This is one reason I am eager to hear what presenters and panelists at MediaPost's upcoming Tablet Revolution event (June 6) reveal about how consumers have been responding to both media and advertising on the platform. Fidelity Investments, for instance, which was among the first, biggest investors in iPad app advertising, will explain why they have been there from the start and how this platform has become an important piece of their marketing mix. That green line and arrow that is part of the brand signature now has been a presence in some of the earliest simple magazine app ads with embedded video, to some of the most elaborate recent executions using accelerometer and game-playing motifs.
Defining the emerging platform as something distinct from "mobile" has been an ongoing concern of ad agencies for at least the last six months. At this winter's Mobile Insider Summit, several executives mentioned offhandedly that they were treating the tablet as "portable" rather than "mobile," and I'm interested in hearing more about how this distinction is informing marketing treatments as well as media. At the Tablet Revolution, both a panel of agency execs and exclusive research on ad performance from UM will come at the question of what sort of marketing tool the large touch screen is after all. And now that we are a year into the platform, publishers, from The Daily to Gannett, Flixster to Zite, share what they know now that they didn't know then about the usage and business models possible here.
One of the most impressive metrics from the new Nielsen research was that 70% of tablet owners use the device while watching TV. If nothing else, this synergy between a second screen and the mother of all screens makes the tablet a big deal. In some ways the tablet promises to make real the long-awaited ITV models. And so, who better to question the likes of PBS, Bravo, Discovery, MLB and AT&T about their second-screen experience and plans than Mitch Oscar, EVP, Televisual Applications, MPG? Mitch has been studying ITV for many years and has deployed some of the first campaigns that experimented with the forms.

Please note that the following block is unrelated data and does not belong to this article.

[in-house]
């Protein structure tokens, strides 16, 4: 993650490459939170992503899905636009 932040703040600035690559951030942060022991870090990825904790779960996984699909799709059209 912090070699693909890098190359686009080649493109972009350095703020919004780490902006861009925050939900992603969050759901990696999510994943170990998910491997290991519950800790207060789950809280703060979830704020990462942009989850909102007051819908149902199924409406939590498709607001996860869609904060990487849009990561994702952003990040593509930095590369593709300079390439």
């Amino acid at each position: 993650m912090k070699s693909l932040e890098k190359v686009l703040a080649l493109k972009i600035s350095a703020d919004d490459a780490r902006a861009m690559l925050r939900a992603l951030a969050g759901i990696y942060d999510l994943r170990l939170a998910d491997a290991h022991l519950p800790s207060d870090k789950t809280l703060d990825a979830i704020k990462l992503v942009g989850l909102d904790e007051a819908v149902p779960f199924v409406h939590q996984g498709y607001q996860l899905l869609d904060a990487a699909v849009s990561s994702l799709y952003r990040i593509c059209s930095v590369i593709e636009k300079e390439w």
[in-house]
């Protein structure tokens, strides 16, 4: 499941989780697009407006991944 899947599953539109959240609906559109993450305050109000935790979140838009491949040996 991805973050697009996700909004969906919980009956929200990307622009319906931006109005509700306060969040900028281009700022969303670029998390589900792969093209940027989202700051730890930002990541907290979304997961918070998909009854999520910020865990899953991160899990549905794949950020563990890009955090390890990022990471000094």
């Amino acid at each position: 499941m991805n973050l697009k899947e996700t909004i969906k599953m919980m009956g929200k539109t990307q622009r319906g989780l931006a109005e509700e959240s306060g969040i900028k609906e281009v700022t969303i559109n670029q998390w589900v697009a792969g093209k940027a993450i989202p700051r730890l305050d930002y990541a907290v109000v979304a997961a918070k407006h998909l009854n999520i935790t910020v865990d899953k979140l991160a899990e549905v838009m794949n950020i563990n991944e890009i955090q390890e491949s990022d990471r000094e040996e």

The potential here is incredible. Just based on my own usage of the iPad, I can see how apps from Xfinity, HBO, PBS and CNN are morphing my relationship with the larger screen. Not only do I use the iPad as a universal remote and program guide, but its size and richness makes it much easier to conceive of this device as a portable version of the TV itself. This is where I place-shift and time-shift my PBS and CNN content, for instance. It is, as we call it in this panel, "TV 1.5."
We will complement the second-screen discussions with a far-ranging exploration of tablet usage. What do we know about how this technology is weaving its way into people's media consumption habits, and at whose expense? As the platform's scale ramps up in coming months and years, on what experiences should media planners and content providers focus their investment of time and money?
To be sure, tablets are not a scale play... this second. The story here is depth of experience and reach into some of the most engaged media consumers available. It is about having a digital platform that successfully immerses users in ways that the Web, shackled to the desktop and to a fugly, mechanical browser, barely even aspired to achieve. What goes on here will inform the design of media and marketing experiences on a range of other devices. I am already seeing this trend on Google TV, Roku box and connected TV apps. Five percent? OK. But think of it as a highly concentrated 5% solution that will diffuse and color the rest of the digital field.